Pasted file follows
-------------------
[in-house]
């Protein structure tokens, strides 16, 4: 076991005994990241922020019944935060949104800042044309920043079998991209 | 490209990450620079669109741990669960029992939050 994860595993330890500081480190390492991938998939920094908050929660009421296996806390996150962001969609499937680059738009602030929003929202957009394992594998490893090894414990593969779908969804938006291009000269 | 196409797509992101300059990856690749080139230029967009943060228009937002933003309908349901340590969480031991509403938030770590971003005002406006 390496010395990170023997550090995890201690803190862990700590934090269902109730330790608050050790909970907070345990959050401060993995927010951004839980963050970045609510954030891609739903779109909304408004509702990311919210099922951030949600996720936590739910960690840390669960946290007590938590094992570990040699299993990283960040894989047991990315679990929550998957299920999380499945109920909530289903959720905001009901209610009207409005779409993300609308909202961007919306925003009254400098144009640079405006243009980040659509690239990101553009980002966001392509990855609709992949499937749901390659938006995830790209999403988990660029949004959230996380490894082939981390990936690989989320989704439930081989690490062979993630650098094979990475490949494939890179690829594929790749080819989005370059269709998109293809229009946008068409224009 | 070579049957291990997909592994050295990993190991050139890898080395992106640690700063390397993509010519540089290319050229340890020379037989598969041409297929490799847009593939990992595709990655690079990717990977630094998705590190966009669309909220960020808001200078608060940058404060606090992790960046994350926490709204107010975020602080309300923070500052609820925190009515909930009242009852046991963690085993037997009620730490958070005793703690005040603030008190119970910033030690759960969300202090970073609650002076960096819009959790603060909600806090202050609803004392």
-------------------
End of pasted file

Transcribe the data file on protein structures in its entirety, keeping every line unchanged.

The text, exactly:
[in-house]
């Protein structure tokens, strides 16, 4: 076991005994990241922020019944935060949104800042044309920043079998991209 | 490209990450620079669109741990669960029992939050 994860595993330890500081480190390492991938998939920094908050929660009421296996806390996150962001969609499937680059738009602030929003929202957009394992594998490893090894414990593969779908969804938006291009000269 | 196409797509992101300059990856690749080139230029967009943060228009937002933003309908349901340590969480031991509403938030770590971003005002406006 390496010395990170023997550090995890201690803190862990700590934090269902109730330790608050050790909970907070345990959050401060993995927010951004839980963050970045609510954030891609739903779109909304408004509702990311919210099922951030949600996720936590739910960690840390669960946290007590938590094992570990040699299993990283960040894989047991990315679990929550998957299920999380499945109920909530289903959720905001009901209610009207409005779409993300609308909202961007919306925003009254400098144009640079405006243009980040659509690239990101553009980002966001392509990855609709992949499937749901390659938006995830790209999403988990660029949004959230996380490894082939981390990936690989989320989704439930081989690490062979993630650098094979990475490949494939890179690829594929790749080819989005370059269709998109293809229009946008068409224009 | 070579049957291990997909592994050295990993190991050139890898080395992106640690700063390397993509010519540089290319050229340890020379037989598969041409297929490799847009593939990992595709990655690079990717990977630094998705590190966009669309909220960020808001200078608060940058404060606090992790960046994350926490709204107010975020602080309300923070500052609820925190009515909930009242009852046991963690085993037997009620730490958070005793703690005040603030008190119970910033030690759960969300202090970073609650002076960096819009959790603060909600806090202050609803004392």